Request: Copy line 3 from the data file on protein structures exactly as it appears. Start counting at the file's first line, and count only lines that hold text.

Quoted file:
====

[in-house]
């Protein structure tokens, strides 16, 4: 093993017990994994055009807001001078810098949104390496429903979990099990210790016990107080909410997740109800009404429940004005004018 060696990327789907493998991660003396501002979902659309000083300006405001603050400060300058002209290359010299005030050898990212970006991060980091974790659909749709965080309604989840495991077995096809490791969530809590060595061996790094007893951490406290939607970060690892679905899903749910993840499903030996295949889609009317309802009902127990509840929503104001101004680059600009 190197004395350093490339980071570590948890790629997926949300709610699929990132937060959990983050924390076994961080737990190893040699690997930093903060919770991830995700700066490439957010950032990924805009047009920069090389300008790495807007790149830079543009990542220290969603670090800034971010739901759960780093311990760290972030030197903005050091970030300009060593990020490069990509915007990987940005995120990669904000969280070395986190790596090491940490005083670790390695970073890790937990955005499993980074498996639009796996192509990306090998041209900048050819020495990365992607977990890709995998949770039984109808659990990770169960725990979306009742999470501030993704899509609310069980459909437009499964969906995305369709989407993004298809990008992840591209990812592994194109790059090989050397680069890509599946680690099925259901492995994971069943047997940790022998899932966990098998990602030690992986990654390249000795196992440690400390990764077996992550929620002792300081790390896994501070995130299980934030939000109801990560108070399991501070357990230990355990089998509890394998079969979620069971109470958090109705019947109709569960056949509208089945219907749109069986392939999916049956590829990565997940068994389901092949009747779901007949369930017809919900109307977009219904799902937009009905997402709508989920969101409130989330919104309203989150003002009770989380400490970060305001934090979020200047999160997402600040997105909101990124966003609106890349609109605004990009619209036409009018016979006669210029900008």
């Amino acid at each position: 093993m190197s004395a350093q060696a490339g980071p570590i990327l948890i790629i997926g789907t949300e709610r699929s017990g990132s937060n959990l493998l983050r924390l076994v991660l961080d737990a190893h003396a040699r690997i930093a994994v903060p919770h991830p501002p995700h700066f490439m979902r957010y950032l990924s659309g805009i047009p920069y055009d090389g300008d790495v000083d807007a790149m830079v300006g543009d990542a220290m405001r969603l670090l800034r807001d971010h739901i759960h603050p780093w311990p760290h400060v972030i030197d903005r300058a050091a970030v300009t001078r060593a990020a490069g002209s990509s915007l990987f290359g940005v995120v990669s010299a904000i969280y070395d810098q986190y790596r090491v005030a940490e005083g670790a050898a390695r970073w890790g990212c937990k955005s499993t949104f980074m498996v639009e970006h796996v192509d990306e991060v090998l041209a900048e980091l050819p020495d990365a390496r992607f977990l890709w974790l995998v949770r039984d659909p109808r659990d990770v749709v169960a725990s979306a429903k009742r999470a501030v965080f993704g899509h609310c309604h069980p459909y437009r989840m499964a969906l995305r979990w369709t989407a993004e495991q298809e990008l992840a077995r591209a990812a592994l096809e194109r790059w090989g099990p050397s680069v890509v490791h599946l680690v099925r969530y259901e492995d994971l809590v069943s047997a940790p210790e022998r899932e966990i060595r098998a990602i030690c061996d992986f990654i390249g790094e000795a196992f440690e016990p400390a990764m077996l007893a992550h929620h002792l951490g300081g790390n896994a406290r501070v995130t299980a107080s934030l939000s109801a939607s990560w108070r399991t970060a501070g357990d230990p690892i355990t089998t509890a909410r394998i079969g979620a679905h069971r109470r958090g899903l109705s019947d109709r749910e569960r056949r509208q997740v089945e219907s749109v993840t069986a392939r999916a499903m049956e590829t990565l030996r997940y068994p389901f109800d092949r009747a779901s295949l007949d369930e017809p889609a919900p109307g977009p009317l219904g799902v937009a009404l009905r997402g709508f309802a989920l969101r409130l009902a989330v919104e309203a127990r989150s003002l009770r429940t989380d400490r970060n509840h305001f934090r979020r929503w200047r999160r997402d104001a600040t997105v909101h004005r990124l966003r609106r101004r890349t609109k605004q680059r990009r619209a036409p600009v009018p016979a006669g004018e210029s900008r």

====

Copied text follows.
């Amino acid at each position: 093993m190197s004395a350093q060696a490339g980071p570590i990327l948890i790629i997926g789907t949300e709610r699929s017990g990132s937060n959990l493998l983050r924390l076994v991660l961080d737990a190893h003396a040699r690997i930093a994994v903060p919770h991830p501002p995700h700066f490439m979902r957010y950032l990924s659309g805009i047009p920069y055009d090389g300008d790495v000083d807007a790149m830079v300006g543009d990542a220290m405001r969603l670090l800034r807001d971010h739901i759960h603050p780093w311990p760290h400060v972030i030197d903005r300058a050091a970030v300009t001078r060593a990020a490069g002209s990509s915007l990987f290359g940005v995120v990669s010299a904000i969280y070395d810098q986190y790596r090491v005030a940490e005083g670790a050898a390695r970073w890790g990212c937990k955005s499993t949104f980074m498996v639009e970006h796996v192509d990306e991060v090998l041209a900048e980091l050819p020495d990365a390496r992607f977990l890709w974790l995998v949770r039984d659909p109808r659990d990770v749709v169960a725990s979306a429903k009742r999470a501030v965080f993704g899509h609310c309604h069980p459909y437009r989840m499964a969906l995305r979990w369709t989407a993004e495991q298809e990008l992840a077995r591209a990812a592994l096809e194109r790059w090989g099990p050397s680069v890509v490791h599946l680690v099925r969530y259901e492995d994971l809590v069943s047997a940790p210790e022998r899932e966990i060595r098998a990602i030690c061996d992986f990654i390249g790094e000795a196992f440690e016990p400390a990764m077996l007893a992550h929620h002792l951490g300081g790390n896994a406290r501070v995130t299980a107080s934030l939000s109801a939607s990560w108070r399991t970060a501070g357990d230990p690892i355990t089998t509890a909410r394998i079969g979620a679905h069971r109470r958090g899903l109705s019947d109709r749910e569960r056949r509208q997740v089945e219907s749109v993840t069986a392939r999916a499903m049956e590829t990565l030996r997940y068994p389901f109800d092949r009747a779901s295949l007949d369930e017809p889609a919900p109307g977009p009317l219904g799902v937009a009404l009905r997402g709508f309802a989920l969101r409130l009902a989330v919104e309203a127990r989150s003002l009770r429940t989380d400490r970060n509840h305001f934090r979020r929503w200047r999160r997402d104001a600040t997105v909101h004005r990124l966003r609106r101004r890349t609109k605004q680059r990009r619209a036409p600009v009018p016979a006669g004018e210029s900008r």